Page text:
The digital process is fairly straightforward and I like to use the computer act as little as possible. I still use Photoshop 7 and the only tools I use are layers, invert and gradients for colouring. That is probably the reason I’ve never had to update my software. The computer is great for coming up with compositions as well and is always there for trialling ideas.
For my drawing process, it is simply me drawing straight onto paper in BIC pen. If I need to reference something for a drawing I will photograph stuff and research from other sources.
How did you find yourself based in South Korea and how are you finding working there as an artist?
I was originally living with my wife, who is Korean, in Tokyo. However, after the earthquake I decided it was time to leave. I remember going back to my place and my scanner and drawings were scattered all over the room. It was an experience I will never forget and my heart goes out to all the families that lost their loved ones. My time in Japan was an incredible time and gave me a better understanding of who I am.
Living in Korea is whole new experience and very different to living in Japan. I started out living in Yangsan, but moved to Seoul in 2012 to work on a long term freelance project rebranding, art directing and designing a shirt range for a snowboarding company.
I actually left after 5 months because I didn’t like the politics in the design room and disagreed with the way they were operating. I completed all of the projects I was set out to do, but it wasn’t right for me.
Since then, I have learnt so much is needed to bring Korea up to speed artistically. I think they need better art programs and need to give people more chances to think freely because to me, I think that is where the country is going stale. Korean society is about group thinking and doesn’t welcome individualism, so being an artist here is like being an alien.
Unless you are doing something that resonates closely with their cultural values or generic illustration work you fit in, but anything in the concept realm is not understood at all. It’s a real shame because there is so much potential here. Most of the design companies and fashion brands want to reach a global audience but they are doing it using western design trends.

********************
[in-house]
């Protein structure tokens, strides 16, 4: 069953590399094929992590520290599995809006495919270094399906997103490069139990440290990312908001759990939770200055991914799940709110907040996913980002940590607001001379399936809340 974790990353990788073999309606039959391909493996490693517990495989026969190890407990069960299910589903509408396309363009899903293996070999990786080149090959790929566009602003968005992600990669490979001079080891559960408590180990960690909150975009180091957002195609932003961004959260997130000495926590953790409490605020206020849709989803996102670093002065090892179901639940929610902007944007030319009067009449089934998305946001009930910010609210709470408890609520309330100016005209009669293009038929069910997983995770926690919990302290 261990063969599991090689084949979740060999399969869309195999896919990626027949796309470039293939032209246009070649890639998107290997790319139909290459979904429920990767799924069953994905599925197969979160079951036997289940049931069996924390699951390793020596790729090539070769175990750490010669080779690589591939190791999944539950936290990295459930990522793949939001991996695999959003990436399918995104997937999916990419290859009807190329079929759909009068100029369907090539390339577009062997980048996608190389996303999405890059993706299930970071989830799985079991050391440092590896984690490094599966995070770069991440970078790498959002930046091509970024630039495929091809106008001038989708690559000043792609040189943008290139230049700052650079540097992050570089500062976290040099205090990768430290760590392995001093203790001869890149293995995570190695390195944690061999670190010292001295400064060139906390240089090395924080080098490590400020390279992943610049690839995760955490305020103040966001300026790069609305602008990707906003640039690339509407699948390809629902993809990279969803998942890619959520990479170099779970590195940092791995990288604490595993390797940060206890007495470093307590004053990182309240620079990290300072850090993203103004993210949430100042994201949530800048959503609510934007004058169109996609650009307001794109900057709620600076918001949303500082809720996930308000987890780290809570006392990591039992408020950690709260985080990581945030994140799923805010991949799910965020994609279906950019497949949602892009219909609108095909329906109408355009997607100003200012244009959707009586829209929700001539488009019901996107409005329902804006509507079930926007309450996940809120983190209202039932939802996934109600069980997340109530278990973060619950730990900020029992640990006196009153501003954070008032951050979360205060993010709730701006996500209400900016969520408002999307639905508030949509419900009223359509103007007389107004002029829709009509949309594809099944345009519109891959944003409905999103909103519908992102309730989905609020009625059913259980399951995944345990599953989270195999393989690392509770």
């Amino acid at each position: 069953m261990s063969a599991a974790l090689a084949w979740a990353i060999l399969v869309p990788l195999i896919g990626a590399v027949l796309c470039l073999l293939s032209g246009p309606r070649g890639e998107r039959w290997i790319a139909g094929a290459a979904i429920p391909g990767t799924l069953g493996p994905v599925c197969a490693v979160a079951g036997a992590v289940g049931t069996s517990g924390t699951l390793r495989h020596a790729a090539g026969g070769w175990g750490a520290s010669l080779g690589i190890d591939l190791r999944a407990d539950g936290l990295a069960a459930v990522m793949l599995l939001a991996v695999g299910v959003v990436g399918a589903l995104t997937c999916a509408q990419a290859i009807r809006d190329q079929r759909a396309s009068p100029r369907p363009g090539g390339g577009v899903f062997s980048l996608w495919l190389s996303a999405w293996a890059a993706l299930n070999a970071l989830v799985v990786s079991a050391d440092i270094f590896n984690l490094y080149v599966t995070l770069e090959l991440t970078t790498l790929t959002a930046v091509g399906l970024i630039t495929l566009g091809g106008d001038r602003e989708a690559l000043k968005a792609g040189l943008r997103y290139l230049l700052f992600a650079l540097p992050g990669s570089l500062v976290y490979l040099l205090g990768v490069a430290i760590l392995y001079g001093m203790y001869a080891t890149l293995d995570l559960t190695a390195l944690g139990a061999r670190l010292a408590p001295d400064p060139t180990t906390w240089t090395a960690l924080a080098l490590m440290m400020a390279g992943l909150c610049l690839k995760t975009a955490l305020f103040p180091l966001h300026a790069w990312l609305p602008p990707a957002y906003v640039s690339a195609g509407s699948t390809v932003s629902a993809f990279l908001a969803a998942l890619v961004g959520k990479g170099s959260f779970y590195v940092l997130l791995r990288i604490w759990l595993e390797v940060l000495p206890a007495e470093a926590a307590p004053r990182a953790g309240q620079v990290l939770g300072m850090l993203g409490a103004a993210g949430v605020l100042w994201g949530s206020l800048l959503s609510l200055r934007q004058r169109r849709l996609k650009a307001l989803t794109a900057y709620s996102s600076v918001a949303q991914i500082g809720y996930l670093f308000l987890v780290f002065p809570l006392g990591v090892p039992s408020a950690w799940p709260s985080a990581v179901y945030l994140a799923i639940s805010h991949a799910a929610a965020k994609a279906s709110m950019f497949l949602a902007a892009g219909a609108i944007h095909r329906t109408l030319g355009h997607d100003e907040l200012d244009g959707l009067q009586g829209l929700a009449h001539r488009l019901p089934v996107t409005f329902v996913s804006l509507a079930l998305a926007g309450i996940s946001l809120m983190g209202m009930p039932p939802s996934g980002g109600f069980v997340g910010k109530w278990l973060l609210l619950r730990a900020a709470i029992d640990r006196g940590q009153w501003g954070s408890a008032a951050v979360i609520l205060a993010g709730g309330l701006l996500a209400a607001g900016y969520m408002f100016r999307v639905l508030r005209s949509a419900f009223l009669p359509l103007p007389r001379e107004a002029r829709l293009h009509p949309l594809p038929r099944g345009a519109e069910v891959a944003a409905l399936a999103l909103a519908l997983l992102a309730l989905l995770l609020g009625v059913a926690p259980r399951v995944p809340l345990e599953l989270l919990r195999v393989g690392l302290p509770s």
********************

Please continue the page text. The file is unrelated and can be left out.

I have explained to designers and art directors “why would an American buy something with Los Angeles on it from Korea”? I mean they should embrace their cultural roots and mix that with a contemporary visual language— not ignore one or the other. Western people embrace Asian art, it’s so popular, so why not use it to reach a western audience?
It’s the same with the music industry; they are just doing things western pop stars did back in the ’90s and saying it’s their culture?
All the things that influence and inspire me most about Korea are being removed to make way for Starbucks and Dunkin’ Donuts. It’s a real shame the fact people will jump on any trend if it proves to make profit.
The whole idea of responsibility for the future is lost in the get rich quick times we live in.
Do you have any plans for your work going into the next year?
Yes, I have many plans as I am pushing forward all the time. I’m currently collaborating with projection mapping specialists, The Media Merchants, based in Canada. The company has worked with Lamborghini projecting visuals over their cars. We are currently running tests with my drawings and animations and projecting them over various objects. We will be presenting some of this material soon.
Secondly, I’m planning to learn a programming language so I can start integrating my traditional drawing work with more interactive elements. The technology industry is something I want to embrace more as it’s constantly evolving and guiding the way of our future.
Finally I want to continue developing my animation work whilst experimenting with new ways of drawing. Hopefully with BIC pens!
© Oliver Cartwright, 2012